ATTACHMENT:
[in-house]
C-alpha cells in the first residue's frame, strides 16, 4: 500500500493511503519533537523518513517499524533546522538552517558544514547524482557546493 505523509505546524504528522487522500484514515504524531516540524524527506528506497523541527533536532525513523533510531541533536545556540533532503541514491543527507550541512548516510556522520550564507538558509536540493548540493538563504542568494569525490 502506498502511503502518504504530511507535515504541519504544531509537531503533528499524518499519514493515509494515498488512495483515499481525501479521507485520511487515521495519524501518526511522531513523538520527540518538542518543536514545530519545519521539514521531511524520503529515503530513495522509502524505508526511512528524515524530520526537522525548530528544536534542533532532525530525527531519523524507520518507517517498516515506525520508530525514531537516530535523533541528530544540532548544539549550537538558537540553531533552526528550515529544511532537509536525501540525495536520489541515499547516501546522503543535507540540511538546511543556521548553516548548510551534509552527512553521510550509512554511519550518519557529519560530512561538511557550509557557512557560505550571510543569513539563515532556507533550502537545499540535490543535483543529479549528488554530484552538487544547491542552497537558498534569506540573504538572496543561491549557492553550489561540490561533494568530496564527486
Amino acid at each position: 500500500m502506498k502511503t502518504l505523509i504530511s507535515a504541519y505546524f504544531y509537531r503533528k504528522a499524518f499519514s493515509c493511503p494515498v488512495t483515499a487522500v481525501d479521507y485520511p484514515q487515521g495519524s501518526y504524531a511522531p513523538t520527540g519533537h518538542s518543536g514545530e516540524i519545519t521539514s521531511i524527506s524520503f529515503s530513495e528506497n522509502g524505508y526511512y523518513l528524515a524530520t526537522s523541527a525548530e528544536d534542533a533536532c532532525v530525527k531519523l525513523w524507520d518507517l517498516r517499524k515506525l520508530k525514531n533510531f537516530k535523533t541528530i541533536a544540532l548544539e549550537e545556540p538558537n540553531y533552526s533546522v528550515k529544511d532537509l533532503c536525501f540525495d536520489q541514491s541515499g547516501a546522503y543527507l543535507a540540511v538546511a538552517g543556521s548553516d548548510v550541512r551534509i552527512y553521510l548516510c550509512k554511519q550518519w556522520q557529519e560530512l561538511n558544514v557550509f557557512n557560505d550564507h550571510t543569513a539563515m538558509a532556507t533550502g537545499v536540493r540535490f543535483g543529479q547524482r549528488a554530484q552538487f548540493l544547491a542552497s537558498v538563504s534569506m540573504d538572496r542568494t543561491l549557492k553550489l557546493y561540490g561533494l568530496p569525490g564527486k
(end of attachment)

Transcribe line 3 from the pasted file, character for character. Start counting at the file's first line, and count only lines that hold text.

Amino acid at each position: 500500500m502506498k502511503t502518504l505523509i504530511s507535515a504541519y505546524f504544531y509537531r503533528k504528522a499524518f499519514s493515509c493511503p494515498v488512495t483515499a487522500v481525501d479521507y485520511p484514515q487515521g495519524s501518526y504524531a511522531p513523538t520527540g519533537h518538542s518543536g514545530e516540524i519545519t521539514s521531511i524527506s524520503f529515503s530513495e528506497n522509502g524505508y526511512y523518513l528524515a524530520t526537522s523541527a525548530e528544536d534542533a533536532c532532525v530525527k531519523l525513523w524507520d518507517l517498516r517499524k515506525l520508530k525514531n533510531f537516530k535523533t541528530i541533536a544540532l548544539e549550537e545556540p538558537n540553531y533552526s533546522v528550515k529544511d532537509l533532503c536525501f540525495d536520489q541514491s541515499g547516501a546522503y543527507l543535507a540540511v538546511a538552517g543556521s548553516d548548510v550541512r551534509i552527512y553521510l548516510c550509512k554511519q550518519w556522520q557529519e560530512l561538511n558544514v557550509f557557512n557560505d550564507h550571510t543569513a539563515m538558509a532556507t533550502g537545499v536540493r540535490f543535483g543529479q547524482r549528488a554530484q552538487f548540493l544547491a542552497s537558498v538563504s534569506m540573504d538572496r542568494t543561491l549557492k553550489l557546493y561540490g561533494l568530496p569525490g564527486k